Digging deeply into the installation data for Garmin's new GTR200B comm radio got us thinking about the requirement of TSO certification. With autopilots and primary EFIS systems being approved without a TSO, but instead via AML-STC (approved model list supplemental type certificate), are the days of TSO approval coming to an end? Garmin-a company that cranks out a lot of them in short order-says no. You don't have to dive far into the regulations to see why.

Beech Baron 55

All the way down to the basic Musketeer, Beech just took pains to get its airplanes' flying manners a cut above everything else, and that applies in spades to the Baron series. Fly most any Beechcraft model and you will likely come away impressed with its sturdy feel, solid build and, especially, its satisfying handling. Even so, every aircraft company has to make compromises. In the 55 Baron, for instance, what many find to be pleasant handling characteristics can prove to be a handful in poor weather, or when the air turns green with turbulence. We shouldn't have to reiterate that nothing comes for free, particularly in a higher-end Beech.

Letters From Readers: March 2019

But there are more BendixKing products, including the AeroCruze autopilot and the AeroVue Touch retrofit flight display, that we're waiting for. We reached out to BendixKing with an update and per its request submitted a list of questions pertaining to product and certification status. At press time, we were told by a BendixKing spokesperson that its communication team is spread thin and finding the right spokespeople to answer our product questions was posing a challenge. It said it would reach out to Aviation Consumer when it can offer product updates.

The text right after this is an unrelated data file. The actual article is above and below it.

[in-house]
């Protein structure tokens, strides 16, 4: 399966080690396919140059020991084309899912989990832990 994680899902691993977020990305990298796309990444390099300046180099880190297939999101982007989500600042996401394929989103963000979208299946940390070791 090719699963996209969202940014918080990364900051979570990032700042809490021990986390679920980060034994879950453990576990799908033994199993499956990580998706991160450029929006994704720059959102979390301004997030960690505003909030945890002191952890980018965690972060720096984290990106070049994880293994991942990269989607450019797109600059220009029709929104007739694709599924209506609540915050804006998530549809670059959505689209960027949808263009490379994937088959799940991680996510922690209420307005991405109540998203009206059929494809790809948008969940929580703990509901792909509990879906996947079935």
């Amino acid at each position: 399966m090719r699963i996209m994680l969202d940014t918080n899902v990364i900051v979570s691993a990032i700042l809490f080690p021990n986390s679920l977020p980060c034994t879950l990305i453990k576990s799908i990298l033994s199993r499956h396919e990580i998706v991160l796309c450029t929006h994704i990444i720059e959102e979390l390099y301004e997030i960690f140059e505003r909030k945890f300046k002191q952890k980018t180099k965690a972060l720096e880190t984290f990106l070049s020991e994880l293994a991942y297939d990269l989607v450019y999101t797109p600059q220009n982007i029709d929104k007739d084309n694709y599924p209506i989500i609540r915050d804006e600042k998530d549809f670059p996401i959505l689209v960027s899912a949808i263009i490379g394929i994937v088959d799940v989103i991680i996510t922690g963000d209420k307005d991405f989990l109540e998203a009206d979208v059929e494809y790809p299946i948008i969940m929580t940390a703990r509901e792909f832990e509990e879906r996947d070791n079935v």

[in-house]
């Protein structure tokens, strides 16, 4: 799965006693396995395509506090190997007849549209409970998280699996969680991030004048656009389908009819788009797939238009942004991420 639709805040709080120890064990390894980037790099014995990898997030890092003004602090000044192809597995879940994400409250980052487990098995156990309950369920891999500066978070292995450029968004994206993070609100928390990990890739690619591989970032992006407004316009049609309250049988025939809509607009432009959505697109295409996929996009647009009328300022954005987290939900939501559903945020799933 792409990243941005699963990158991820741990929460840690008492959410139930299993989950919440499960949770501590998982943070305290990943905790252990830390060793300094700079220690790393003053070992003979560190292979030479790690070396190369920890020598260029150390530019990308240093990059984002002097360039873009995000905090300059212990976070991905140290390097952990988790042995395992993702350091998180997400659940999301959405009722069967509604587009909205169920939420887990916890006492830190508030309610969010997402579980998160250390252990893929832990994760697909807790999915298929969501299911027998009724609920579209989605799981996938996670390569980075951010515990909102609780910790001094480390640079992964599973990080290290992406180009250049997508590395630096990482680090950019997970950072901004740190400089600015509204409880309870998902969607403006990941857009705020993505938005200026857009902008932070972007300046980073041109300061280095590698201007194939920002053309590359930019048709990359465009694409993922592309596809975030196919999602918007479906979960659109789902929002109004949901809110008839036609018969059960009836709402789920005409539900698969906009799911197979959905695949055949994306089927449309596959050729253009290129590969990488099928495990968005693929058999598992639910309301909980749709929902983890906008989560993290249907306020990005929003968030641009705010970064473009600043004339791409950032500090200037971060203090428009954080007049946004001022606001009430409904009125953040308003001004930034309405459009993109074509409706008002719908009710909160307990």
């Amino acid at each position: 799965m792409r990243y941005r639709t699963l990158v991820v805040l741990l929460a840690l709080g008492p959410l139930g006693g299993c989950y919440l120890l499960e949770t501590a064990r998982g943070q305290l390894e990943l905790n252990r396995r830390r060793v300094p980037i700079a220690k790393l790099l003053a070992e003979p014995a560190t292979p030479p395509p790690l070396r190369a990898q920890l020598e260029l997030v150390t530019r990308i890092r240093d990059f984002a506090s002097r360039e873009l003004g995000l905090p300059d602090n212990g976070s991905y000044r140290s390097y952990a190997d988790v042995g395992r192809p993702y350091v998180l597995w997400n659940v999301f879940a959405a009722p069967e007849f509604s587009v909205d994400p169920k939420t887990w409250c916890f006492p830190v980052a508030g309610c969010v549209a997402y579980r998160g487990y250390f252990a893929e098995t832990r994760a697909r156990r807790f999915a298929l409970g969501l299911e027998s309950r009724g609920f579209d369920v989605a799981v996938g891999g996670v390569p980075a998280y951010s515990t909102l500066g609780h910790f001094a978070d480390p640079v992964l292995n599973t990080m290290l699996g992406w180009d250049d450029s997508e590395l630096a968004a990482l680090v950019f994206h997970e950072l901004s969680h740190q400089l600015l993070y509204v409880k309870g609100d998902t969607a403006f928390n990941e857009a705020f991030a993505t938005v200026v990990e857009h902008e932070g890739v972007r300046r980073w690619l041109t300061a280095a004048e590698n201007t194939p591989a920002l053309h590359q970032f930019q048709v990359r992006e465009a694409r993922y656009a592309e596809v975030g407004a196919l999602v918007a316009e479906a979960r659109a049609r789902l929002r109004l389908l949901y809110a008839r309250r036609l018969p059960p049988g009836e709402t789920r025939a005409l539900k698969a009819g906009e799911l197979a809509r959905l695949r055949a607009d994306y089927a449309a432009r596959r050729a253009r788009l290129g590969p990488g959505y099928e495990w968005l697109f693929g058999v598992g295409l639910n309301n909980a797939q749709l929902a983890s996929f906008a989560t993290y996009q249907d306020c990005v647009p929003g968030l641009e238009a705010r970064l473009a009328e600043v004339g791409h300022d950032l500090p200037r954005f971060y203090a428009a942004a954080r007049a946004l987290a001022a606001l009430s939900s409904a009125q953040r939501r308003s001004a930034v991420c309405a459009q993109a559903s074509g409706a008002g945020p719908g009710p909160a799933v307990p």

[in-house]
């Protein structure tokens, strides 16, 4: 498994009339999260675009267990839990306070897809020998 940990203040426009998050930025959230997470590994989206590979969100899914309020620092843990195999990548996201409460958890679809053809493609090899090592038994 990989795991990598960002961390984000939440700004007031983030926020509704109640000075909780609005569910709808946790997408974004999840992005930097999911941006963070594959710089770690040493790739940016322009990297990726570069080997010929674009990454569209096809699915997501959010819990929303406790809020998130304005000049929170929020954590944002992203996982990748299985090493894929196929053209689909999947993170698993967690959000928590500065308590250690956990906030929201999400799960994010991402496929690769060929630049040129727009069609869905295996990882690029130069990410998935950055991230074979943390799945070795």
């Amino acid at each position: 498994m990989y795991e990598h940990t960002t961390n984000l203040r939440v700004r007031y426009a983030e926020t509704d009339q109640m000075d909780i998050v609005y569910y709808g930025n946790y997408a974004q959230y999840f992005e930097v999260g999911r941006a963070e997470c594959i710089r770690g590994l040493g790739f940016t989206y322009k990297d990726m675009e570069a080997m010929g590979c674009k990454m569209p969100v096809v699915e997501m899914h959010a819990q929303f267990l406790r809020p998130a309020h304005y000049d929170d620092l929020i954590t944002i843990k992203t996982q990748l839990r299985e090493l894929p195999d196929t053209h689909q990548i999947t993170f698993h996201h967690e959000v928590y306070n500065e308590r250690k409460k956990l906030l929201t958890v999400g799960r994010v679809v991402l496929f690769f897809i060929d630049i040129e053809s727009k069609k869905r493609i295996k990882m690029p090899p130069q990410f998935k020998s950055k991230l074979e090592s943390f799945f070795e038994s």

A Reality Check at Tiedown Row Number Five

My friend (who has flight training on the bucket list) has lived within a few miles of the airfield for a lot of years, yet never made it onto the field to see just what this little-airplane flying thing is all about. I put on my ambassador's hat and offered a tour, careful not to understate the risks, but saved the cost of aircraft ownership thing for later, which might have set her up for a big letdown. Still, there was no doubt in my mind this gal could be a good pilot and future aircraft owner.

Airframe Vibration: Look Beyond the Prop

Although we're primarily concerned with airframe vibration for this article, it's worth a few words on engine mounts, or engine isolators, as they're more appropriately called. We covered them in detail in the January 2015 Aviation Consumer. These elastomer donut-like components that live between the airframe and the engine serve the important purpose of dampening the rigid airframe from the hammering vibration of the engine and propeller. Engine vibes can certainly do damage, including cracking major structural components, loosening rivets, fatiguing metal and damaging instruments, to name a few issues. Steve Gruenberg, a professional vibration analyst, told us to "Think of airframe vibration as multiple impacts-as in taking a hammer to the structure."

Download The Full March 2019 Issue PDF

The $1395 GTR200B (the B is for Bluetooth) picks up where the first-gen $1199 GTR200 (still available) left off and sports the same chassis and overall footprint. Weighing just shy of two pounds, the radio measures 1.35 inches high by 6.25 inches wide and 9.39 inches deep with the interface connectors in place. That chassis is fairly deep and can pose a challenge for some panels, but it's slim enough to save space on the face of the panel.